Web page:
a liquidating trustee, is of no moment. As the Sixth Circuit has
observed, under the Barton doctrine, “court appointed officers who
represent the estate are the functional equivalent of a trustee....”
DeLorean, 991 F.2d at 1241. Here, as part of a liquidating Chapter 11
reorganization proceeding, the bankruptcy court chose the mechanism
of a liquidating trust to liquidate and distribute the assets of the estate.
The bankruptcy court retained jurisdiction over the case. In this context,
the Liquidating Trustee is the “functional equivalent” of the bankruptcy
trustee and is entitled to Barton protection. Id.
Thus, the fact that the bankruptcy assets are now being liquidated
through the vehicle of a liquidating trust with an appointed liquidating
trustee does not prevent the application of the Barton doctrine.
Crown, 421 F.3d at 973 (emphasis added).
Another illustrative case referenced by Mr. Pogue in his initial brief and cited
again in his reply brief is In re Silver Oak Homes, Ltd., 167 B.R. 389 (Bankr. D. Md.
1994). In deciding that the failure of the plaintiffs to obtain permission to sue the
president and counsel of a debtor-in-possession created a jurisdictional defect, the
bankruptcy court in Silver Oak explained:
1. The failure of the plaintiffs to apply to this Court for leave to
file the instant lawsuit against the debtor’s president and counsel
deprived the Circuit Court for Baltimore City of jurisdiction to entertain
it, Barton v. Barbour, 104 U.S. 126, 26 L. Ed. 672 (1881), for which the
plaintiffs may be held in contempt of the stay. Baptist Medical Center
of New York v. Singh (In re Baptist Medical Center ), 80 B.R. 637, 643
(Bankr. E.D.N.Y. 1987), citing In re Kish, 41 B.R. 620 (Bankr. E.D.
2. “It is well settled that leave of the appointing forum must be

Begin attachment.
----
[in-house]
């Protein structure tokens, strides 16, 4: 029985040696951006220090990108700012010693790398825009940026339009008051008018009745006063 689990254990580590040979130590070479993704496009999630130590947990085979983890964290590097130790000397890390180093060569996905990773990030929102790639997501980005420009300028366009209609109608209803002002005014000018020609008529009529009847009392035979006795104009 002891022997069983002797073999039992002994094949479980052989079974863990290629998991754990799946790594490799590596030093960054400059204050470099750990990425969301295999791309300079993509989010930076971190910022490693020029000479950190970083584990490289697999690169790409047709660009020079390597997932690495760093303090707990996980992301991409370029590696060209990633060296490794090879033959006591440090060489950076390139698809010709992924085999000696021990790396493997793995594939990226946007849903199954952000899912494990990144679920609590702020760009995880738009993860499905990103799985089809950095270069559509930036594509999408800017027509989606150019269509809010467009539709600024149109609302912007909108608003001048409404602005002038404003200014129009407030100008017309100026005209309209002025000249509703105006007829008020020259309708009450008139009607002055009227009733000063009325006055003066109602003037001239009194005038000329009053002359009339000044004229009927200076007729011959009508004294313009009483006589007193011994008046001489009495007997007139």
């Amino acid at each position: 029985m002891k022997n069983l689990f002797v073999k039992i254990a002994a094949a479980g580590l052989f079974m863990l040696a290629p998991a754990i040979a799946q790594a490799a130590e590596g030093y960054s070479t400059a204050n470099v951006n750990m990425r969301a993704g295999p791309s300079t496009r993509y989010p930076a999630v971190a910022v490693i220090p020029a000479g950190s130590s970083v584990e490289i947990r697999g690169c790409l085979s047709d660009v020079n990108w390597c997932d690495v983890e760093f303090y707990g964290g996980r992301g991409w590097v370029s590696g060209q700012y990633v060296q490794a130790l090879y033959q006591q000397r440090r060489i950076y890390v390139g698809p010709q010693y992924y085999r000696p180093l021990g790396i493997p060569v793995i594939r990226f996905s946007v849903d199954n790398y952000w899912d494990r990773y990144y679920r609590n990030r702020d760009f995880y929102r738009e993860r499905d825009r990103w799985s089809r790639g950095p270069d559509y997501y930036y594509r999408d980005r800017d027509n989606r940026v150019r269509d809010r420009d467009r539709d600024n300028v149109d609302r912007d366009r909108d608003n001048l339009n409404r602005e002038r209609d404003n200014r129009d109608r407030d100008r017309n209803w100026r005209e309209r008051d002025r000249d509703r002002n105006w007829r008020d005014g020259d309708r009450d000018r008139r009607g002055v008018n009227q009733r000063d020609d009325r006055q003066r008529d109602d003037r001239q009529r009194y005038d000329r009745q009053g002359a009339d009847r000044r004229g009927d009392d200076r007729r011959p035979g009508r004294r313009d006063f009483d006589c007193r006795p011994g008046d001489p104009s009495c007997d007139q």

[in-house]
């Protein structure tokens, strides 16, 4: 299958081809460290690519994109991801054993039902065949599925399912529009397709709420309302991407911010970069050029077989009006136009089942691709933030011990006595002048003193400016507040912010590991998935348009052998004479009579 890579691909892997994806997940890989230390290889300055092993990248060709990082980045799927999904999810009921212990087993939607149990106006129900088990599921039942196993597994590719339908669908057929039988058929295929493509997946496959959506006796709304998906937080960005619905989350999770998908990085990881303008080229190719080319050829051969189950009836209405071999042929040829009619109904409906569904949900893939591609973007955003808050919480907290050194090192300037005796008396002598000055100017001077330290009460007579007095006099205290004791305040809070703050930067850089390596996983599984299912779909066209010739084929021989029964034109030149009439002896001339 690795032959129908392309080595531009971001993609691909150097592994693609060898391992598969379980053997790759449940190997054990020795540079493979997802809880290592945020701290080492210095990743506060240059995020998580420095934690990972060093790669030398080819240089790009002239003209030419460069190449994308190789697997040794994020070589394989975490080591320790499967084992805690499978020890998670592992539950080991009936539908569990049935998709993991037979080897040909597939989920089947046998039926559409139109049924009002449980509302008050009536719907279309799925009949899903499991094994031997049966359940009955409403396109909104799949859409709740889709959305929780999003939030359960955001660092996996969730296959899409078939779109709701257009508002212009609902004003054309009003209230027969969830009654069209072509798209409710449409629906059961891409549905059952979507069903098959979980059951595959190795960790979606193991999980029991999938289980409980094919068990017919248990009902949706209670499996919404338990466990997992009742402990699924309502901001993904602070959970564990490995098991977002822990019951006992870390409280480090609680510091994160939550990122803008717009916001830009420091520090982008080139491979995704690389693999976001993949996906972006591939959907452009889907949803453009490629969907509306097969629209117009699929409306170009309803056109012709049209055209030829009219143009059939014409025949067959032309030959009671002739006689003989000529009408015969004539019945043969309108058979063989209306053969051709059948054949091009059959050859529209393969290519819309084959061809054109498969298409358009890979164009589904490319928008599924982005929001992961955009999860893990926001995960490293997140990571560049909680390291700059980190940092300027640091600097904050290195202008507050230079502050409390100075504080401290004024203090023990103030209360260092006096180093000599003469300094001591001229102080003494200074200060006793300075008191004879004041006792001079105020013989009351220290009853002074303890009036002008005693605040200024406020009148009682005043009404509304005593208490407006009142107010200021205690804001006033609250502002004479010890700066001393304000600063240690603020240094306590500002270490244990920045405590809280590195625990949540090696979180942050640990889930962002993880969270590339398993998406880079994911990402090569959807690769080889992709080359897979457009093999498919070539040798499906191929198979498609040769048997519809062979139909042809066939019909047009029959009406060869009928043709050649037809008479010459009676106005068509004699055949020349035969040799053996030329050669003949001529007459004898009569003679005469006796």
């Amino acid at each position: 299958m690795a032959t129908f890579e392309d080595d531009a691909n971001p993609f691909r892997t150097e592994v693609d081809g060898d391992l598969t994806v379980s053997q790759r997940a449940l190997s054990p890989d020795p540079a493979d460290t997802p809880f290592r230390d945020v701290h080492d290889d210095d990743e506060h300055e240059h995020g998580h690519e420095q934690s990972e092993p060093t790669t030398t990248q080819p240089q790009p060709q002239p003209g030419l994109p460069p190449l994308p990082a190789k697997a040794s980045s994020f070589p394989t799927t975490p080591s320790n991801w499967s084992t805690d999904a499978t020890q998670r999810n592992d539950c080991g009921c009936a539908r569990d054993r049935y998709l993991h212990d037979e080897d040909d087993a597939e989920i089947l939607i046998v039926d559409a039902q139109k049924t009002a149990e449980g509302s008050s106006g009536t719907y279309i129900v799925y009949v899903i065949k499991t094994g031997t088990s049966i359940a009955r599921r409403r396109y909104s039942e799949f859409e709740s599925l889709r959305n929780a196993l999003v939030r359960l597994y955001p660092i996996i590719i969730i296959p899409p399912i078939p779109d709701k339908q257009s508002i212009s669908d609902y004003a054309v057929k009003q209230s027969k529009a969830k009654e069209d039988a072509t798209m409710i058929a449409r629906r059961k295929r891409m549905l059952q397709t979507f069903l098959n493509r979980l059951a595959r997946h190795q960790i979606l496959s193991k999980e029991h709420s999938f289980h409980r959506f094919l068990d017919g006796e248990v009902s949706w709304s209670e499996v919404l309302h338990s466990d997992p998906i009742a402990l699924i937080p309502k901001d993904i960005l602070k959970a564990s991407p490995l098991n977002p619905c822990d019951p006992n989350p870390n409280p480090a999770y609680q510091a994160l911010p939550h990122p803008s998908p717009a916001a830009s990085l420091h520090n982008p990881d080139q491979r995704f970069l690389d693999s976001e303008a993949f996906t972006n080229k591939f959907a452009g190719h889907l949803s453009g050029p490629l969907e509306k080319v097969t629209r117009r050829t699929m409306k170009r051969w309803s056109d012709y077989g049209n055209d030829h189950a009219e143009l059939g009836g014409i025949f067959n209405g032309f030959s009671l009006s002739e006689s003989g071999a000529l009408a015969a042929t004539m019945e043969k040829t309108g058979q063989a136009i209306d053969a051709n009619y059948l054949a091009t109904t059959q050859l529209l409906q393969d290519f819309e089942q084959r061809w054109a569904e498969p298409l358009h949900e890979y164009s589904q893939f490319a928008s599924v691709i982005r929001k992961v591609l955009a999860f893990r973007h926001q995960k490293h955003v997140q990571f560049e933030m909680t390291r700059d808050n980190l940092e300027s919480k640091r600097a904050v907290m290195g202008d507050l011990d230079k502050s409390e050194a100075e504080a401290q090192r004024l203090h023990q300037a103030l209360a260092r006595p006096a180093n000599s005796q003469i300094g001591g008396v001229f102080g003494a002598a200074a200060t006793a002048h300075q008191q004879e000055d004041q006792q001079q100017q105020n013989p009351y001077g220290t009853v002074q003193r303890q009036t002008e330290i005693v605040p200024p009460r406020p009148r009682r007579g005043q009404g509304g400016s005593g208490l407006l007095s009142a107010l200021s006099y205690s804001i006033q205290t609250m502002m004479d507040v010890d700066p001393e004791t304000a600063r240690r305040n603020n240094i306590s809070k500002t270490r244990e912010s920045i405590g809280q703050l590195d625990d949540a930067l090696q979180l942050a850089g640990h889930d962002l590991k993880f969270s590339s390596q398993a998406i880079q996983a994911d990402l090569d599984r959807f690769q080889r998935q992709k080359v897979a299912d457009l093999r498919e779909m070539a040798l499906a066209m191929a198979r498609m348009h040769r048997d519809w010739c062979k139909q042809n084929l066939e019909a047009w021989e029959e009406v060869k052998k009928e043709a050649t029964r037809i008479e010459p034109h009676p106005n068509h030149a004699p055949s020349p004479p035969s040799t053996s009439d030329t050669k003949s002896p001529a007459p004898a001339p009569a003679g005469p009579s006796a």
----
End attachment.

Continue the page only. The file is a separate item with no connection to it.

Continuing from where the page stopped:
obtained by any party wishing to institute an action in a non-appointing
forum against a trustee, for acts done in the trustee's official capacity and
within the trustee's authority as an officer of the court.” Allard v.
Weitzman (In re DeLorean Motor Co.), 991 F.2d 1236, 1240 (6th Cir.
3. Under the Bankruptcy Code, a Chapter 11 debtor in possession
enjoys the same status as a Chapter 11 bankruptcy trustee, is invested
with most of the same powers and is subject to the same fiduciary duties.
11 U.S.C. § 1107(a) (1993). Indeed, as used in the bankruptcy rules, the
word “trustee” includes a Chapter 11 debtor in possession. Fed. R.
Bankr. P. 9001(10).
4. “We hold as a matter of law, counsel for trustee,
court-appointed officers who represent the estate, are the functional
equivalent of a trustee, where as here, they act at the direction of the
trustee and for the purpose of administering the estate or protecting its
assets.” DeLorean, 991 F.2d at 1241.
5. “It is well settled that [a debtor’s attorney] cannot be sued in
state court without leave of the bankruptcy court for acts done in his
official capacity and within his authority as an officer of the Court.”
Mangun v. Bartlett (In re Balboa Improvements, Ltd. ), 99 B.R. 966, 970
(9th Cir. BAP 1989), citing U. and I. Inc. v. Fitzgerald (In re Campbell),
13 B.R. 974, 976 (Bankr. D. Idaho 1981).
Silver Oak, 167 B.R. at 394-95 (emphasis added).
The Silver Oak court also ruled that § 959(a) did not apply because “counsel
to the debtor in possession, and . . . president of the debtor in possession, [we]re being
sued for their alleged acts and omissions in the liquidation of the assets of the
bankruptcy estate as opposed to the operation of the debtor’s business.” Silver Oak,
167 B.R. at 395.
Similar to Silver Oak, in an unpublished decision issued by the United States
Court of Appeals for the Fourth Circuit referenced on reply by Mr. Pogue, the court
addressed whether the Barton doctrine applied to the plaintiffs’ negligent
misrepresentation and constructive fraud lawsuit filed against the general partner of
the company debtor-in-possession. Gordon v. Nick, 162 F.3d 1155 (Table of
Decisions Without Reported Opinions), No. 96-1858, 1998 WL 559734, at *1 (4th
Cir. Sept. 2, 1998).6 The plaintiffs’ claims in Gordon stemmed from “operating
reports and financial statements [filed] in the bankruptcy court [by the debtor-inpossession]” that plaintiffs maintained proved to be misleading. Gordon, 1998 WL
559734, at *1.
In agreeing with the district court that the plaintiffs needed to obtain preapproval from the bankruptcy court before bringing suit, an unpublished panel of the
Fourth Circuit reasoned:
In Barton v. Barbour, 104 U.S. 126, 26 L. Ed. 672 (1881), the
Supreme Court held that a trustee cannot be sued without leave of the
bankruptcy court. This holding, generally referred to as the “Barton
doctrine,” prohibits a party from suing a trustee in a non-appointing
court for acts done in the official capacity of the trustee and within the
trustee’s authority as an officer of the court. The Barton doctrine
protects not only the trustee, but also other court-appointed officers who